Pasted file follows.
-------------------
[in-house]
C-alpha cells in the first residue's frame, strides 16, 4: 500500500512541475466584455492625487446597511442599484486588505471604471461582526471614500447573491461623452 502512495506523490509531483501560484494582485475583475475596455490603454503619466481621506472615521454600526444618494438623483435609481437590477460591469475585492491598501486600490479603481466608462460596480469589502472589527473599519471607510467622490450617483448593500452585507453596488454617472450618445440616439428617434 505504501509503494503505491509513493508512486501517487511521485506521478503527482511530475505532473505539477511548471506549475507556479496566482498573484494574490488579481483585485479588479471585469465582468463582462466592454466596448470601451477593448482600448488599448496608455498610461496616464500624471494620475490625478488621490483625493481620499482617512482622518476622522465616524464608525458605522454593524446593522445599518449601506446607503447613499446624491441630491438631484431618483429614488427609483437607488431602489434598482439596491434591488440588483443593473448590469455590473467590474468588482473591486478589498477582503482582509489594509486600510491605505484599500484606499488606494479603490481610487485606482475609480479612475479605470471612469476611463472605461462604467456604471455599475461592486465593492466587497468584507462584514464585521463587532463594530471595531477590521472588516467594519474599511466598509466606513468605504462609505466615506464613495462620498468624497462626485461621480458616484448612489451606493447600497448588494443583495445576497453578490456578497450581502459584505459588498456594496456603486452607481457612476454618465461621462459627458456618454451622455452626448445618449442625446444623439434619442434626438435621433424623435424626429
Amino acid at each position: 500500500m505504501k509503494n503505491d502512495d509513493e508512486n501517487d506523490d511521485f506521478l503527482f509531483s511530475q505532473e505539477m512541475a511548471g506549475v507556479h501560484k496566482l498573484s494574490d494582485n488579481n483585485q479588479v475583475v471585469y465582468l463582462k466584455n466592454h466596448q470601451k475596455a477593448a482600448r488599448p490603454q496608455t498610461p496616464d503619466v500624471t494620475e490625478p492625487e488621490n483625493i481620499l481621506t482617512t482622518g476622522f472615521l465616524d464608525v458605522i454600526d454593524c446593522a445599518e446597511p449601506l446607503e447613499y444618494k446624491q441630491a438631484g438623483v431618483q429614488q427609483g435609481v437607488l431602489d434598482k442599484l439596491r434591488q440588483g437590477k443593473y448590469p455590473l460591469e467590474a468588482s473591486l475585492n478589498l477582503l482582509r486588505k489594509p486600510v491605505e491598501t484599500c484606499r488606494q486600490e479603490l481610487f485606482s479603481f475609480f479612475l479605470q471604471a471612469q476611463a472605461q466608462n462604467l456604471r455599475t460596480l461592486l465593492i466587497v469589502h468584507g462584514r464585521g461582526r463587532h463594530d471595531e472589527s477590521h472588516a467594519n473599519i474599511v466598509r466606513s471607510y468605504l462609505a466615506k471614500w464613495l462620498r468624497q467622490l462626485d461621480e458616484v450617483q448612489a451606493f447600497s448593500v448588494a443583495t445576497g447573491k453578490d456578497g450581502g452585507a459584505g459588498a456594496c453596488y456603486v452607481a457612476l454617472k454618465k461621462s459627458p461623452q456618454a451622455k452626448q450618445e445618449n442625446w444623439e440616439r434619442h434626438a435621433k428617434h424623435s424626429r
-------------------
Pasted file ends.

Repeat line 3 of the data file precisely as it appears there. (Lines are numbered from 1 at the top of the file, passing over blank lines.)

Amino acid at each position: 500500500m505504501k509503494n503505491d502512495d509513493e508512486n501517487d506523490d511521485f506521478l503527482f509531483s511530475q505532473e505539477m512541475a511548471g506549475v507556479h501560484k496566482l498573484s494574490d494582485n488579481n483585485q479588479v475583475v471585469y465582468l463582462k466584455n466592454h466596448q470601451k475596455a477593448a482600448r488599448p490603454q496608455t498610461p496616464d503619466v500624471t494620475e490625478p492625487e488621490n483625493i481620499l481621506t482617512t482622518g476622522f472615521l465616524d464608525v458605522i454600526d454593524c446593522a445599518e446597511p449601506l446607503e447613499y444618494k446624491q441630491a438631484g438623483v431618483q429614488q427609483g435609481v437607488l431602489d434598482k442599484l439596491r434591488q440588483g437590477k443593473y448590469p455590473l460591469e467590474a468588482s473591486l475585492n478589498l477582503l482582509r486588505k489594509p486600510v491605505e491598501t484599500c484606499r488606494q486600490e479603490l481610487f485606482s479603481f475609480f479612475l479605470q471604471a471612469q476611463a472605461q466608462n462604467l456604471r455599475t460596480l461592486l465593492i466587497v469589502h468584507g462584514r464585521g461582526r463587532h463594530d471595531e472589527s477590521h472588516a467594519n473599519i474599511v466598509r466606513s471607510y468605504l462609505a466615506k471614500w464613495l462620498r468624497q467622490l462626485d461621480e458616484v450617483q448612489a451606493f447600497s448593500v448588494a443583495t445576497g447573491k453578490d456578497g450581502g452585507a459584505g459588498a456594496c453596488y456603486v452607481a457612476l454617472k454618465k461621462s459627458p461623452q456618454a451622455k452626448q450618445e445618449n442625446w444623439e440616439r434619442h434626438a435621433k428617434h424623435s424626429r